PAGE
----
and its mass changes from 17 kg to 4310 kg resulting in duration is important because the convolution with the input

a 17,000% change in bur and kur between the top and shaper increases the rise time of the command, as was shown

bottom floors of the building. These changes are offset by in Figure 4. For a ZV shaper this increase in rise time is one

corresponding changes in the parameters of the other cables. half the period of vibration it is designed to attenuate.

The input to the system is the angle of the drive sheave, A ZV shaper will cancel all vibration if it is perfectly

Θin . Figure 2 shows the baseline bang-coast-bang accelera- designed to match the physical system. However, if there

tion command used here. It has an acceleration limit, Amax , is a modeling error, then some vibration will occur. Figure

and a velocity limit, Vmax . This command is the fastest 5 shows the residual vibration magnitude resulting from

for any given velocity and acceleration limits. However, this input shaping, as a function of frequency modeling error.

command profile can lead to large cab vibrations, as shown in The frequency axis is normalized by dividing the actual

Figure 3. The response shown is for a move of 15 floors. The frequency, ωa , by the modeled frequency, ωm . If robustness

resulting overshoot at the desired floor is 5 cm. Other move to modeling errors is needed, then robust shapers such as the

distances generate similar vibration problems. The input- Zero Vibration Derivative (ZVD) [2] or the Extra-Insensitive

shaping control scheme developed here seeks to slightly (EI) [18] input shapers can be used. The sensitivity curves

modify the bang-coast-bang command so that vibration is for these shapers are also shown in Figure 5. It is obvious

attenuated, but high-speed motion is still attained. that the robust shapers keep the vibration at a low level over

a much wider range of frequencies. The cost of the added

B. Input Shaping

robustness of ZVD and EI shapers is an increase in the shaper

Input shaping is a technique by which the reference duration to one period of the vibration.

commands are altered to reduce vibration. For a known set

of vibratory modes there exists a set of impulses, called an C. Vibration Absorbers

input shaper, that excites minimal vibration when applied to Vibration absorbers are auxiliary mechanical systems that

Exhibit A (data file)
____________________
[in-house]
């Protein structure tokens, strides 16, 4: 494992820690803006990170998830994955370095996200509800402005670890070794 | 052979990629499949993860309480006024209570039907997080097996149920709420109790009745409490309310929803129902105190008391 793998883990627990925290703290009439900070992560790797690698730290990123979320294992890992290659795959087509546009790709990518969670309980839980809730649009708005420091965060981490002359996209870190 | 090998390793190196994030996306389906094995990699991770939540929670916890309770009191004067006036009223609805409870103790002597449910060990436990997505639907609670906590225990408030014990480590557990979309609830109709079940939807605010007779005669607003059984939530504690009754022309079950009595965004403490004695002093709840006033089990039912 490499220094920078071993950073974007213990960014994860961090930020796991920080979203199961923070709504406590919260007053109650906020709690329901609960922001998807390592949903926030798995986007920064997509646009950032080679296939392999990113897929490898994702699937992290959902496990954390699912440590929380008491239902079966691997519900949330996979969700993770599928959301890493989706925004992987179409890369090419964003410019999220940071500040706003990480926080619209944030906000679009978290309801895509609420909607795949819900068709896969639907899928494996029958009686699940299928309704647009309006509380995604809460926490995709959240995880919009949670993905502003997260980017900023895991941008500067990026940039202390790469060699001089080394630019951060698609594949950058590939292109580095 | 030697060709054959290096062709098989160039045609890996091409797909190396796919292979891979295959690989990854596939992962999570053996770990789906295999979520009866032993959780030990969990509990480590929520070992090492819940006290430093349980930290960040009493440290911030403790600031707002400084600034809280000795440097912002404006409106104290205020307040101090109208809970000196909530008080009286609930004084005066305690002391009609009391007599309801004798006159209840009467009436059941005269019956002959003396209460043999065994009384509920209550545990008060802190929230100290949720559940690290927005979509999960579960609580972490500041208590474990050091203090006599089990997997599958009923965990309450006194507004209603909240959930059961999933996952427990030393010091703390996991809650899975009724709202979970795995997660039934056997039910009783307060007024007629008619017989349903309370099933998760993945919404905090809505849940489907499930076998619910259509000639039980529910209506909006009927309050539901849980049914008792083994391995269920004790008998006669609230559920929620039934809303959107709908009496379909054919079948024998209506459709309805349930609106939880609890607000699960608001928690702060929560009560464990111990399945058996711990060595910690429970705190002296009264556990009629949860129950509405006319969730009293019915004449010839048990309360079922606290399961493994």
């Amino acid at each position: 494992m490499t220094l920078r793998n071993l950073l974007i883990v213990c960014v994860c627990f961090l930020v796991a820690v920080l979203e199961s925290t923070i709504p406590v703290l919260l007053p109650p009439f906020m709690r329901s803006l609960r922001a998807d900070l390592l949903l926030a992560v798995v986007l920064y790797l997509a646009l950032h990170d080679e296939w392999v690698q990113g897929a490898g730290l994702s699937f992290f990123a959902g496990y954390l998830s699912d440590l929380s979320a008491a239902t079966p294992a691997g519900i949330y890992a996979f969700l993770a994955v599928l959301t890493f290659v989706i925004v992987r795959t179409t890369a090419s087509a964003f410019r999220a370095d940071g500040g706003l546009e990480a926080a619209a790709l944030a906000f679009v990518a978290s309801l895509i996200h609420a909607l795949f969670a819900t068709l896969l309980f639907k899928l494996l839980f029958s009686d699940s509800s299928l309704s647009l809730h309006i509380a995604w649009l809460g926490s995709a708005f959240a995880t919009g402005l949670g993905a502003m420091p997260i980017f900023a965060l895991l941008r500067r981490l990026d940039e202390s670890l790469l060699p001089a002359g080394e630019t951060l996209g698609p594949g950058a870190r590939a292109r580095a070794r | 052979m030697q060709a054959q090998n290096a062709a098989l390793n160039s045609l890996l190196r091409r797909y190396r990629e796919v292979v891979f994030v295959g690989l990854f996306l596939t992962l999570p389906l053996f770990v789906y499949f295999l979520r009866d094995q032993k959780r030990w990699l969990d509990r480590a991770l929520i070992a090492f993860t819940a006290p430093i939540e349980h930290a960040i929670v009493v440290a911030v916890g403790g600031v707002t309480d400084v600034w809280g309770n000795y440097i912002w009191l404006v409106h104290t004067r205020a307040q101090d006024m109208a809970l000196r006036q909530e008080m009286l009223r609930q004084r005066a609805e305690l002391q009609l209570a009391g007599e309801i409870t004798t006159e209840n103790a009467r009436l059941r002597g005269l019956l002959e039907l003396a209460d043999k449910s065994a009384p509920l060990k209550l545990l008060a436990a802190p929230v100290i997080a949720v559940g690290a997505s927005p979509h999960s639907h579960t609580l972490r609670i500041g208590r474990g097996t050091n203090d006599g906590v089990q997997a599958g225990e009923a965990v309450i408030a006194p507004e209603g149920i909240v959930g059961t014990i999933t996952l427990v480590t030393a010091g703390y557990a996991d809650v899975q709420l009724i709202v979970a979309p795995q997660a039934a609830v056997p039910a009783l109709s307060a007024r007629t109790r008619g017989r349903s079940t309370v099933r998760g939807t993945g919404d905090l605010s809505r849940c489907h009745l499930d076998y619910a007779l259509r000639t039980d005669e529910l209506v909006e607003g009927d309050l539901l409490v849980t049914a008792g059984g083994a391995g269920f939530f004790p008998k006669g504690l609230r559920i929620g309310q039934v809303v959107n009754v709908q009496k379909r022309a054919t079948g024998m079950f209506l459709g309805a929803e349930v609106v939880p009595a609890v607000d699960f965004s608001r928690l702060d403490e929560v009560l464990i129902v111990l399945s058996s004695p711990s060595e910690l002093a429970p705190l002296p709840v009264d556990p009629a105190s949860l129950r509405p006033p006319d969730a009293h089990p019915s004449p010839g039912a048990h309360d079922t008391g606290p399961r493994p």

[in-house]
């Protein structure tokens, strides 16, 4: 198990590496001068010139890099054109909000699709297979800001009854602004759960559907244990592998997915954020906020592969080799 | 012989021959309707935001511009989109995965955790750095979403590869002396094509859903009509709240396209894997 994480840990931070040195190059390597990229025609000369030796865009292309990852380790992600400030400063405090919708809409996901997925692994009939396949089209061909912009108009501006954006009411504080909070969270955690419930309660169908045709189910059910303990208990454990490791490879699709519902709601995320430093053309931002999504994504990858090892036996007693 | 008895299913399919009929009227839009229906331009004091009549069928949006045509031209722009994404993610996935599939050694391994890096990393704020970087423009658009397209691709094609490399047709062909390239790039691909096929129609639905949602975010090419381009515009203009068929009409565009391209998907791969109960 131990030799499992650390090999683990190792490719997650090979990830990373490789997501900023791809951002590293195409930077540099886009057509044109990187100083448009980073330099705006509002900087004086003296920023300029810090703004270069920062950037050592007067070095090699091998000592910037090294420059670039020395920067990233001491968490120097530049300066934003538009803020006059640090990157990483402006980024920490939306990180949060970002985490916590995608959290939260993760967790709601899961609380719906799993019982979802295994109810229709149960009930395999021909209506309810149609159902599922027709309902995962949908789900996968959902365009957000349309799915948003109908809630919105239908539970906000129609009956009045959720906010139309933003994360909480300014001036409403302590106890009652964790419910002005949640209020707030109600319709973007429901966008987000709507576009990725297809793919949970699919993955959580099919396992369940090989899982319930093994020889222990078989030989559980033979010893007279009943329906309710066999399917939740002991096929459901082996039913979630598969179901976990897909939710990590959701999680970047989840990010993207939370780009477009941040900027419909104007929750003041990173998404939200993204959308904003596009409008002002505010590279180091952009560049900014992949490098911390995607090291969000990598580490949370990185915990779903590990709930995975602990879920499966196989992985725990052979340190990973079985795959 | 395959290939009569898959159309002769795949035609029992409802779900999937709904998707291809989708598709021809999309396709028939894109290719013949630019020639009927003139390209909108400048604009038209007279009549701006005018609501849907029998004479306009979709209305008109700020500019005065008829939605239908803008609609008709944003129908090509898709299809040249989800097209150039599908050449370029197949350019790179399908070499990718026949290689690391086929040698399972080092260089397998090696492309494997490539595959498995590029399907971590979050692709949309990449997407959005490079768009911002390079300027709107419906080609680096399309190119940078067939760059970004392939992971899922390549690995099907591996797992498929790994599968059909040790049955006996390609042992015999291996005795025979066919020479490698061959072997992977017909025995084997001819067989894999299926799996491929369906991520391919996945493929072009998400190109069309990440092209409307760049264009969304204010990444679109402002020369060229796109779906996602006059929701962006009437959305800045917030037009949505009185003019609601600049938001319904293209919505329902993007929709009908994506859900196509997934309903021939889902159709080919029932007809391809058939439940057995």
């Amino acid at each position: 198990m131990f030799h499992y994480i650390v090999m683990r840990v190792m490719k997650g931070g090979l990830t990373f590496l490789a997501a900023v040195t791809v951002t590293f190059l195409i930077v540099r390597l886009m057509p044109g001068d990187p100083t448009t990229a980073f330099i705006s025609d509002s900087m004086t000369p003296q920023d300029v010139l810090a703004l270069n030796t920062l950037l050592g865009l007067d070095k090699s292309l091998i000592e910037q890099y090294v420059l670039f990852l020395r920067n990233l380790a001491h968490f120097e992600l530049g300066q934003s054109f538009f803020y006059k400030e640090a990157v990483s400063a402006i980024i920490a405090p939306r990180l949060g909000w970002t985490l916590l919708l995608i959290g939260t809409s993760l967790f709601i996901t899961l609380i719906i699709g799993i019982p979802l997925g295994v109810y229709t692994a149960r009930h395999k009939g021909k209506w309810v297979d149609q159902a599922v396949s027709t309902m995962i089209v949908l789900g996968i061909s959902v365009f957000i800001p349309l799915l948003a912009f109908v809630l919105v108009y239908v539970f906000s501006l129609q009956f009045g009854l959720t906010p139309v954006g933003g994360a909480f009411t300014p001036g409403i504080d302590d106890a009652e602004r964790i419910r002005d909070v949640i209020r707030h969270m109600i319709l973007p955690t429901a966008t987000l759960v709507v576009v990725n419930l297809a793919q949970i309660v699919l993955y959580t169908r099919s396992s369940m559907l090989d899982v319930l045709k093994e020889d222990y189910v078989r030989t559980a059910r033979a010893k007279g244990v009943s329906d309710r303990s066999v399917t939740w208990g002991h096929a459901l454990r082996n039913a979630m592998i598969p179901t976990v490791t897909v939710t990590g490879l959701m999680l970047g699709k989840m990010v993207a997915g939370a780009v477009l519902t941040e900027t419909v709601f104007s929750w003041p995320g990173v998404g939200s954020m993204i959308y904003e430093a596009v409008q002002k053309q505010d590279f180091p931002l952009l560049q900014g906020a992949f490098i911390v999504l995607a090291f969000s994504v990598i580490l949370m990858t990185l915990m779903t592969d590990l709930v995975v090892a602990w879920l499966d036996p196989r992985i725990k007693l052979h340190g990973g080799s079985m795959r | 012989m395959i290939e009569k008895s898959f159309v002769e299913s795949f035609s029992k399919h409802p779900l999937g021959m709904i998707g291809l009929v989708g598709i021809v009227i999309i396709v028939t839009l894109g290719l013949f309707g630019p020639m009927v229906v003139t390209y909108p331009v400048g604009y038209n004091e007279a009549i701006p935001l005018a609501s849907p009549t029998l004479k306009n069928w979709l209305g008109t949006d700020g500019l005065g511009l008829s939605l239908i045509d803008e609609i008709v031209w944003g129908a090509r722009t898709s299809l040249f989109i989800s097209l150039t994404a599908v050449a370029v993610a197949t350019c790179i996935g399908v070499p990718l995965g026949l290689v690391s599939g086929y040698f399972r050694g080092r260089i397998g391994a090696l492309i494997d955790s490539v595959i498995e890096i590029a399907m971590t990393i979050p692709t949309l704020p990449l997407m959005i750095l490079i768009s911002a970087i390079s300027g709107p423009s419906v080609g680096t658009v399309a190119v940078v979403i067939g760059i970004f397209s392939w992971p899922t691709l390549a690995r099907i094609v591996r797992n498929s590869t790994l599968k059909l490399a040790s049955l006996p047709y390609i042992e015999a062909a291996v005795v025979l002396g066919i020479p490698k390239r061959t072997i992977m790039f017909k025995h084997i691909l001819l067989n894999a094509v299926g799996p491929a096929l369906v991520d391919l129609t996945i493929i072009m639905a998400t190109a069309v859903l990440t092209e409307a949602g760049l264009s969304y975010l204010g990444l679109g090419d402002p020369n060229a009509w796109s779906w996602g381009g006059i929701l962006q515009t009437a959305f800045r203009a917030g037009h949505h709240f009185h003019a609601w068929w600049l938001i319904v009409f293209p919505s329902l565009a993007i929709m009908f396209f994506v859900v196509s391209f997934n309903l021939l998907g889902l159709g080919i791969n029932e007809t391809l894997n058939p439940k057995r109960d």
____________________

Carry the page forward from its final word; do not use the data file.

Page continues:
the system. This input shaper can be convolved with any can be affixed to a system to reduce vibration. They act by

baseline input to produce a command that will induce low modifying the system dynamics to introduce a new mode

vibration comparable to the input shaper. Figure 4 shows of vibration that improves the response [19]. One of the

how this process works [2]. earliest applications of this principle occurred inside the

Although input shaping has not been previously applied British warship the HMS Inflexible in 1883. A volume of

to elevators, it has been implemented on numerous systems water in the hull was used as an oscillating mass [20]. The

such as long-reach manipulators [3], cranes [4]–[8], satellites deck motion resulting from the near-sinusoidal forcing of the

Shaper1

Shaper2

Amax

2

Shaper4

0

0 20 40 60 80 100 120 Shaper3

Floor

-Amax

Fig. 6. Linearized Frequency Response of Elevator Cab

taccel+Δtaccel tcoast+Δtcoast tstop+Δtstop

ocean swells was reduced by the counteracting motion of the Fig. 7. Floor-Scheduled Input-Shaped Bang-Coast-Bang Input

water inside the hull.

The early theoretical work on vibration absorbers only 1.2 No Shaper

considered the ideal undamped case. With the advent of Single ZV Shaper

0.8

computational techniques, it is now possible to design an

Acceleration (m/s )

0.4

2

absorber for a variety of situations and criteria, including

damping and non-linearity in both the absorber and primary 0

system [21]. Implementation of multiple absorbers [22] and

-0.4

active absorbers [23] whose parameters are controlled by an

external source have also been developed [24]. -0.8

Vibration absorbers have been used in a wide range of -1.2

applications, including architecture; rotational machinery;

and consumer goods [20], [25]. Absorbers are usually de- -1.6

signed to cope with periodic excitations, rather than transient -2

effects. Although, absorbers have been designed for random 20 24 28 32

excitations [26], as well as for the “time optimal case” [27] Time (sec)

defined by energy dissipation for an impulse response. The

step-like trajectories and disturbances present in elevators Fig. 8. Shaped and Unshaped Responses for a Move from Floor 30 to 50

have not yet been rigorously explored. However, a properly

tuned vibration absorber can be used to improve the settling B. Command Profile Modification

time of a step-disturbed lightly-damped system by up to 90% Two input shaping methods are investigated here. The

[28]–[30]. first approach is traditional input shaping which uses a

II. I NPUT S HAPING FOR E LEVATORS single input shaper to filter the entire command. The second